Victims of fraud often ask us whether they should proceed by way of their own private action, a group action or a class action. The issue often comes down to a question of economics (both for the fraud victims and the law firm being asked to represent them) and litigation strategy. This blog post provides some basic information on the alternatives open to fraud victims who incurred a loss where there are multiple victims to fraud perpetrated by one or more scam artists, or where there are legitimate secondary defendants, such as accessories to the fraud or others who knowingly or negligently facilitated it.
Defining Private, Group and Class Actions
We start with our explanation of the difference between a private action, a group action, and a class action. In a private action there is one plaintiff who controls his or her action. In cases of a fraud with multiple victims the individual plaintiff can attempt to seek a recovery ahead of other victims without concern for their common interests. Private actions are often commenced by victims who have the financial ability to pay for their own litigation, who wish to attempt recovery ahead of other victims, and who have little interest in the effect of the fraud on others.
In a group action there are multiple plaintiffs who are victims of the same fraudster and who have a common interest in suing the same primary fraudster and secondary defendants. In group actions, the various individuals must agree that there is transparency between all members of the group and their counsel. The group members must also agree on a method of sharing the proceeds of a recovery. Often in group actions there is one member of the group who acts as liaison between the group and counsel. Group actions are often sought by victims who do not have the financial ability to pay for litigation on their own and who have a shared interest in pooling their financial resources in order retain counsel and the necessary experts to seek justice against the fraudster.
In class actions there are often only one or two plaintiffs who are representative of a large class of persons who are victims of the same fraudster or others who facilitated the fraud. In class actions the class has little say in or information about the day-to-day communication with counsel and strategy decisions in the litigation. Class actions are often sought by victims who do not have the financial ability to pay for their own litigation or even to contribute to a group action. Class actions are often brought forward on a contingency basis, normally in the range of 30% of recovered funds plus disbursements to be paid to counsel. Class actions, therefore, provide access to justice where justice would otherwise not prevail, and the potential for significant fees, but also significant risk, for the lawyers handling the case.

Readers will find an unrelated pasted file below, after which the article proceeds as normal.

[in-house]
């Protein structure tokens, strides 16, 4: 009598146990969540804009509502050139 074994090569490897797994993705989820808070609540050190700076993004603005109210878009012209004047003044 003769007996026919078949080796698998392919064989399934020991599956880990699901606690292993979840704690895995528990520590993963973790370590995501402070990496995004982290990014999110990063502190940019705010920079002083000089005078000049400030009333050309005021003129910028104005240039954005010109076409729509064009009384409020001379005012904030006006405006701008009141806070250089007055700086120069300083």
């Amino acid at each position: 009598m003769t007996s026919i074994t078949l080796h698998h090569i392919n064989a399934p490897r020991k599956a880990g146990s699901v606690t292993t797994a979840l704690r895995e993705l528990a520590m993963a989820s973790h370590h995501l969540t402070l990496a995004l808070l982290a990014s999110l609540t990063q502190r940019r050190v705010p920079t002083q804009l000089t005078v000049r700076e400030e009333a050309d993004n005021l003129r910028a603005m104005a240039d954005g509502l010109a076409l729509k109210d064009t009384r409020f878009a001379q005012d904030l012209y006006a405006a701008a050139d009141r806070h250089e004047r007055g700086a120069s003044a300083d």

We point out here that most private and group actions are against the primary fraudsters, and those who directly assisted, conspired or benefited from the fraud. Class actions, in a fraud recovery scenario, are usually only brought where there are multiple victims, and where is a defendant such as a professional or financial institution that facilitated the fraud. The reason for this is economics: in choosing to pursue a class action on behalf of a large group of victims, the class action law firm, in the business of taking on the risk of possibly losing the case, will want to ensure there is a means of recovery if it succeeds in the case.
A class action law firm who wishes to remain in business would never accept a class action on contingency where the fraudster has little or no recoverable assets (approaching the value of the victims’ claim) and thus virtually no chance of the law firm ever being paid for its time.
Deferred Fee and Hybrid Fee Retainers
As is evident above, the type of action commenced is often dependent on the ability and wherewithal of a client to pay for his or her litigation. Fraud actions are generally not amenable to contingency agreements other than in the class action scenario. This is because – unlike personal injury or employment actions where radio and billboard ambulance chaser lawyers advertise a “no win–no fee” illusion – there is no insurance policy or viable company from which to recover. As a result, in most private and group fraud actions, lawyers will request their fees be paid by traditional hourly rate agreements, at least for the initial phases of the case.
Some fraud recovery lawyers, who can be convinced of the merits of a case or can freeze assets at the outset of litigation or are otherwise confident about the prospects of recovery, can be convinced to enter into deferred fee or hybrid retainers in private or group actions. By deferred fee, we simply mean that the lawyer’s hourly rate is paid out of the recovered funds. By hybrid fee retainers, we mean that the client pays a percentage of the actual hourly rate, and the lawyer recovers the balance of the hourly rate of the proceeds of recovery. Often victims seek these forms of retainers so that the lawyer has “skin in the game” – meaning the lawyer has an incentive to obtain a recovery rather than leaving the client victim with all the risk in the litigation.